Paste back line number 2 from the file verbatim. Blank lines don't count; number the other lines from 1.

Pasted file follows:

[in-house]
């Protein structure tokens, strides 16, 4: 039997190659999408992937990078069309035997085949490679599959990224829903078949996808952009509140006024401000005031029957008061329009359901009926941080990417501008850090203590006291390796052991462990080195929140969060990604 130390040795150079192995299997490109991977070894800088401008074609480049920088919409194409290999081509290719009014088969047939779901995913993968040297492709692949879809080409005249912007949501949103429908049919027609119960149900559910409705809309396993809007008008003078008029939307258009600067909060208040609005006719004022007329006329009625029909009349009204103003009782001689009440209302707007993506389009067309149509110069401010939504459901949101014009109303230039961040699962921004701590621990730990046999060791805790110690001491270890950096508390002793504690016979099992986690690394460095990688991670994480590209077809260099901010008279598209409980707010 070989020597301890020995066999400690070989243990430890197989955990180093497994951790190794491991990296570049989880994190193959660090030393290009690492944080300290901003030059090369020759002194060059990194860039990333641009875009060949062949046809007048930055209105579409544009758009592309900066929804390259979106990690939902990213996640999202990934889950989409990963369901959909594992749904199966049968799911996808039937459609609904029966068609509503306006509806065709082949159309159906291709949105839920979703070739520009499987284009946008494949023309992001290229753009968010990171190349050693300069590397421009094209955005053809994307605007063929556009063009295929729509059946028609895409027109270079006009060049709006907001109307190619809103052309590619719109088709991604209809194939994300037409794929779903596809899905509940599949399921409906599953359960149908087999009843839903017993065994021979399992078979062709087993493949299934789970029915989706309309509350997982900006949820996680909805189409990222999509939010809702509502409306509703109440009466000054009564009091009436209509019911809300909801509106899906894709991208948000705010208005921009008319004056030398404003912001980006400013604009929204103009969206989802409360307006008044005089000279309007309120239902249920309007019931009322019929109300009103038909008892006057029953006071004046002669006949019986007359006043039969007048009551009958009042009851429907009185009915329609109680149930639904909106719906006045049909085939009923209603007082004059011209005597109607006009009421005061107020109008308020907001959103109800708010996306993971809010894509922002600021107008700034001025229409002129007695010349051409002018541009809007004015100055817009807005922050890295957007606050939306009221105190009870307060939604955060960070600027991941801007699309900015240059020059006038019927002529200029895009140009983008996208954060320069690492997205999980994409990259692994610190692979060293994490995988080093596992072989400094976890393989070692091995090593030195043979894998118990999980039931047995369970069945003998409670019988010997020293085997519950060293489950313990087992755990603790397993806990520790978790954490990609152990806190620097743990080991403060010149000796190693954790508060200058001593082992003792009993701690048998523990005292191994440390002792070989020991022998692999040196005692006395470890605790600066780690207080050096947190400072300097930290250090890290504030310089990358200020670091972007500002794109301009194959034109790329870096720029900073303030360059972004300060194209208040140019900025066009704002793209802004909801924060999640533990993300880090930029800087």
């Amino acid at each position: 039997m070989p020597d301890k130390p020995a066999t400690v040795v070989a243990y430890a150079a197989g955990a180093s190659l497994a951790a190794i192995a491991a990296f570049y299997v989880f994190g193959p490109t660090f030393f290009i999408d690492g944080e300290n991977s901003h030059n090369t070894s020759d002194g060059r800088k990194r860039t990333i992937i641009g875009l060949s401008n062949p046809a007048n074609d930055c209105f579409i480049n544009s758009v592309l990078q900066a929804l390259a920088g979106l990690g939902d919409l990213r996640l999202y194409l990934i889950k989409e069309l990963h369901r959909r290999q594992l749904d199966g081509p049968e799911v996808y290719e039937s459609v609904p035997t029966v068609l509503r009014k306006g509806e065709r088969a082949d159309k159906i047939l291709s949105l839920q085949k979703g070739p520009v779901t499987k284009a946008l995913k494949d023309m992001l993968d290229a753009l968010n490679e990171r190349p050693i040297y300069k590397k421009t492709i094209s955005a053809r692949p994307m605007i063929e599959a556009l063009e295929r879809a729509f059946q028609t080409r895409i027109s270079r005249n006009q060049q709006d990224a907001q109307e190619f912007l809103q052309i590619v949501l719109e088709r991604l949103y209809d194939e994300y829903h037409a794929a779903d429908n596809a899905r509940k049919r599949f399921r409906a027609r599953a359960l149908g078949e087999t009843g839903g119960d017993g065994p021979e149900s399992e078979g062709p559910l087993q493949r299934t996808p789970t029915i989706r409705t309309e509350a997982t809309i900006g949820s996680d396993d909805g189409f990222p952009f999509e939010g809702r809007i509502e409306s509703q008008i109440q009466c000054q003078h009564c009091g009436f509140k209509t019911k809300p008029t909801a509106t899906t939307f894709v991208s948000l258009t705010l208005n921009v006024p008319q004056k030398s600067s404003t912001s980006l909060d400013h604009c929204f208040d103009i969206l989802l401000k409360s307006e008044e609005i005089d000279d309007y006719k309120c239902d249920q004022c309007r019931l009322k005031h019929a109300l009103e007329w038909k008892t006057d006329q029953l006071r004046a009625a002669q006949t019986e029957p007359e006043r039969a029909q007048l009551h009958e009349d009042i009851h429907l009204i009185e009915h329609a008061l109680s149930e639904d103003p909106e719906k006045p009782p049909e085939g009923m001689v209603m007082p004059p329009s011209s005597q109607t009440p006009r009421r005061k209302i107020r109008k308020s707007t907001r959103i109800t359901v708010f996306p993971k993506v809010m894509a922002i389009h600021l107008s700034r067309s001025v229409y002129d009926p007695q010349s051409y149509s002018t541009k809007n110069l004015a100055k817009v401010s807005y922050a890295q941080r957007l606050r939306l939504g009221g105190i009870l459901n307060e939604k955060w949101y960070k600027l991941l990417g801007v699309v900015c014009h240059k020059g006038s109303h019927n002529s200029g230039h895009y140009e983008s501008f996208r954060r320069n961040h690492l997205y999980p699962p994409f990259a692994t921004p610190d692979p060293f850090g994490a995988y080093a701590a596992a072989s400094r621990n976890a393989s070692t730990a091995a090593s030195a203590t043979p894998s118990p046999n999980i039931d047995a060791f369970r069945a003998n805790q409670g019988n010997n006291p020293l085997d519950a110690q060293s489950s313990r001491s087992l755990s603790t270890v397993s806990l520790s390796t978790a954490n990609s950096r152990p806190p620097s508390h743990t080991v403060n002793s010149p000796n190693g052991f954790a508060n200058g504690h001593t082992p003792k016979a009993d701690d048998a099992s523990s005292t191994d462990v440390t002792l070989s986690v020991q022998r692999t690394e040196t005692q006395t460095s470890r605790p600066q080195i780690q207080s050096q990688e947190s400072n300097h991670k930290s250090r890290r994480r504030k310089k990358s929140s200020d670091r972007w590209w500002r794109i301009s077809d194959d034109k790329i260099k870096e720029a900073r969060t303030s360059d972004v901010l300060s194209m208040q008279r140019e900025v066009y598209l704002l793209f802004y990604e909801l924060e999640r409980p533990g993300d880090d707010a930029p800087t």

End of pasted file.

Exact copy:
């Protein structure tokens, strides 16, 4: 039997190659999408992937990078069309035997085949490679599959990224829903078949996808952009509140006024401000005031029957008061329009359901009926941080990417501008850090203590006291390796052991462990080195929140969060990604 130390040795150079192995299997490109991977070894800088401008074609480049920088919409194409290999081509290719009014088969047939779901995913993968040297492709692949879809080409005249912007949501949103429908049919027609119960149900559910409705809309396993809007008008003078008029939307258009600067909060208040609005006719004022007329006329009625029909009349009204103003009782001689009440209302707007993506389009067309149509110069401010939504459901949101014009109303230039961040699962921004701590621990730990046999060791805790110690001491270890950096508390002793504690016979099992986690690394460095990688991670994480590209077809260099901010008279598209409980707010 070989020597301890020995066999400690070989243990430890197989955990180093497994951790190794491991990296570049989880994190193959660090030393290009690492944080300290901003030059090369020759002194060059990194860039990333641009875009060949062949046809007048930055209105579409544009758009592309900066929804390259979106990690939902990213996640999202990934889950989409990963369901959909594992749904199966049968799911996808039937459609609904029966068609509503306006509806065709082949159309159906291709949105839920979703070739520009499987284009946008494949023309992001290229753009968010990171190349050693300069590397421009094209955005053809994307605007063929556009063009295929729509059946028609895409027109270079006009060049709006907001109307190619809103052309590619719109088709991604209809194939994300037409794929779903596809899905509940599949399921409906599953359960149908087999009843839903017993065994021979399992078979062709087993493949299934789970029915989706309309509350997982900006949820996680909805189409990222999509939010809702509502409306509703109440009466000054009564009091009436209509019911809300909801509106899906894709991208948000705010208005921009008319004056030398404003912001980006400013604009929204103009969206989802409360307006008044005089000279309007309120239902249920309007019931009322019929109300009103038909008892006057029953006071004046002669006949019986007359006043039969007048009551009958009042009851429907009185009915329609109680149930639904909106719906006045049909085939009923209603007082004059011209005597109607006009009421005061107020109008308020907001959103109800708010996306993971809010894509922002600021107008700034001025229409002129007695010349051409002018541009809007004015100055817009807005922050890295957007606050939306009221105190009870307060939604955060960070600027991941801007699309900015240059020059006038019927002529200029895009140009983008996208954060320069690492997205999980994409990259692994610190692979060293994490995988080093596992072989400094976890393989070692091995090593030195043979894998118990999980039931047995369970069945003998409670019988010997020293085997519950060293489950313990087992755990603790397993806990520790978790954490990609152990806190620097743990080991403060010149000796190693954790508060200058001593082992003792009993701690048998523990005292191994440390002792070989020991022998692999040196005692006395470890605790600066780690207080050096947190400072300097930290250090890290504030310089990358200020670091972007500002794109301009194959034109790329870096720029900073303030360059972004300060194209208040140019900025066009704002793209802004909801924060999640533990993300880090930029800087």